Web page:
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  • \$\begingroup\$ can you give a more detailed illustration with a figure? \$\endgroup\$
    – lukeluck
    Oct 12, 2019 at 1:32
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You have checked almost everything and nothing gave a definite improvement. I'm having a guess here that you don't have exactly the same buzzer as in the datasheet. With a specified coil resistance of 17 Ohm this should be a fixed coil / moving diaphragm buzzer, which will work OK with your original circuit.

However if you actually have a piezo buzzer you need a slightly different drive circuit to get a good sound level out of it. A piezo buzzer acts very similar to a capacitor and needs a push-pull driver circuit to charge and then discharge the capacitance of the piezo. However a piezo will work quite well with a small modification to your original circuit, with a 1k Ohm resistor placed across the piezo buzzer to discharge its capacitance.

schematic

simulate this circuit – Schematic created using CircuitLab

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  • \$\begingroup\$ I tried the above circuit, it isn't working though. I have contacted other manufacturer, CUI, waiting for the response. \$\endgroup\$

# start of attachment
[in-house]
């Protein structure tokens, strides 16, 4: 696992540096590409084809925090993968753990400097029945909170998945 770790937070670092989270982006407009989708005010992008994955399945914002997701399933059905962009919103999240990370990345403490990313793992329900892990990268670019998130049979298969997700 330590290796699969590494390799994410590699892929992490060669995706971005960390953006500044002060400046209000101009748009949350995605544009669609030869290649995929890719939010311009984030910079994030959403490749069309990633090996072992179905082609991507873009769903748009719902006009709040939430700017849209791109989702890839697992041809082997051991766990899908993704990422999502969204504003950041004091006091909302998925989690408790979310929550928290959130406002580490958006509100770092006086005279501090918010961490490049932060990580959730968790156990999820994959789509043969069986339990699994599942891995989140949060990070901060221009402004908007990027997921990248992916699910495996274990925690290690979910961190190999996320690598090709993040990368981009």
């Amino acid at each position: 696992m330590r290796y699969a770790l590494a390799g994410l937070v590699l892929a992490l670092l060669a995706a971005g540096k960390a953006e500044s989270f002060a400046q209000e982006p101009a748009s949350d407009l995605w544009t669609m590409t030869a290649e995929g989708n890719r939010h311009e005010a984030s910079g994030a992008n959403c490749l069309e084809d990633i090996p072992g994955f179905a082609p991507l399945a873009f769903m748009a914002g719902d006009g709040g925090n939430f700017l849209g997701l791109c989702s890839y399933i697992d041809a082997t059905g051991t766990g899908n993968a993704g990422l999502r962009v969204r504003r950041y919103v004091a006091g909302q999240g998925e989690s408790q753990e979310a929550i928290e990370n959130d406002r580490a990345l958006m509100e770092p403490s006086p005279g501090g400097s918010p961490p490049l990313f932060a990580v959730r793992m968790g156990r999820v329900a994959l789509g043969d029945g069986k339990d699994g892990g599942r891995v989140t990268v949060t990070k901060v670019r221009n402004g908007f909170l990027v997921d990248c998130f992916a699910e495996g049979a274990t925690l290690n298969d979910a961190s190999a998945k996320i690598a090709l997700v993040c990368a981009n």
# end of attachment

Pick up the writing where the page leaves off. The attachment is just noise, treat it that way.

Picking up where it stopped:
– NareshR
    May 10, 2016 at 18:48
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  1. Look at your transducer. If it has a sticker over the sound hole remove it.
  2. The resonant frequency is 4K +/- 500Hz. Try changing the frequency through several other settings to see if resonance is the problem.
  3. Check the drive waveform from the MCU pin. Does it allow the NPN transistor to turn full on and off? Use an oscilloscope to check this.
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  • \$\begingroup\$ I have got a square wave at the collector of Q4. Here's what I have done till now: a) I have replaced R109 with 0 ohm and also removed C103, the intensity of sound has slightly improved (2-4 cm range). Not close to audible range though. b) Removed R111 too, even this isn't working. c) i have also played with frequency from 500 Hz-7 kHz \$\endgroup\$
    – NareshR
    Apr 29, 2016 at 12:33
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I realize it’s been a long time but I found this while looking for info, it was highly placed in the Google search results, so it’s worth adding some useful info that I’m surprised no one ever added.

  1. The first thing to do is to use your multimeter (you ought to have a multimeter, you won’t get very far in electronics without one, and they are very cheap) to measure the resistance of the buzzer. This will give you the DC resistance. If it’s infinite (open circuit) then the buzzer is definitely a piezo type. If it’s fairly small, say 10-100 ohms, then it’s an electromagnetic buzzer. That’ a very easy thing to check and as you can see from the other answers, it’s critical to know which it is in order to know which circuit to use!